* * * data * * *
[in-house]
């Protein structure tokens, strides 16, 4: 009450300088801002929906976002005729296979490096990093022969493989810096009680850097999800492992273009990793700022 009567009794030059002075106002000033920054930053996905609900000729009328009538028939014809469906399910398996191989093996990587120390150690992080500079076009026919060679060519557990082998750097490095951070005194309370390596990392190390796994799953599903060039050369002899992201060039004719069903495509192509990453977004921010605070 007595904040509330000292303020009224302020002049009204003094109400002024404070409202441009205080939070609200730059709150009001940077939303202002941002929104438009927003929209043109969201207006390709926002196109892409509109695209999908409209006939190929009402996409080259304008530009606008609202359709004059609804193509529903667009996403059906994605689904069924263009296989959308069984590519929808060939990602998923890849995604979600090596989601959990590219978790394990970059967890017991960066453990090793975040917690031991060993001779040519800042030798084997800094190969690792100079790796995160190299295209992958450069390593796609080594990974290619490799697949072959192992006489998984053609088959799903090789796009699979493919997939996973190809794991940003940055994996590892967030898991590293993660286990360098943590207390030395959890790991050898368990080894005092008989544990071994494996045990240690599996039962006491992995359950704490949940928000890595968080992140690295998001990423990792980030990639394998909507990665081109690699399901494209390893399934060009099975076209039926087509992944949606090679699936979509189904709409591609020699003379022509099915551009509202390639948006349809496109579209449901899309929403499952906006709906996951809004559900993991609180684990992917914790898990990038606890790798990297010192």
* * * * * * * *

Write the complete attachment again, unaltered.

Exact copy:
[in-house]
């Protein structure tokens, strides 16, 4: 009450300088801002929906976002005729296979490096990093022969493989810096009680850097999800492992273009990793700022 009567009794030059002075106002000033920054930053996905609900000729009328009538028939014809469906399910398996191989093996990587120390150690992080500079076009026919060679060519557990082998750097490095951070005194309370390596990392190390796994799953599903060039050369002899992201060039004719069903495509192509990453977004921010605070 007595904040509330000292303020009224302020002049009204003094109400002024404070409202441009205080939070609200730059709150009001940077939303202002941002929104438009927003929209043109969201207006390709926002196109892409509109695209999908409209006939190929009402996409080259304008530009606008609202359709004059609804193509529903667009996403059906994605689904069924263009296989959308069984590519929808060939990602998923890849995604979600090596989601959990590219978790394990970059967890017991960066453990090793975040917690031991060993001779040519800042030798084997800094190969690792100079790796995160190299295209992958450069390593796609080594990974290619490799697949072959192992006489998984053609088959799903090789796009699979493919997939996973190809794991940003940055994996590892967030898991590293993660286990360098943590207390030395959890790991050898368990080894005092008989544990071994494996045990240690599996039962006491992995359950704490949940928000890595968080992140690295998001990423990792980030990639394998909507990665081109690699399901494209390893399934060009099975076209039926087509992944949606090679699936979509189904709409591609020699003379022509099915551009509202390639948006349809496109579209449901899309929403499952906006709906996951809004559900993991609180684990992917914790898990990038606890790798990297010192």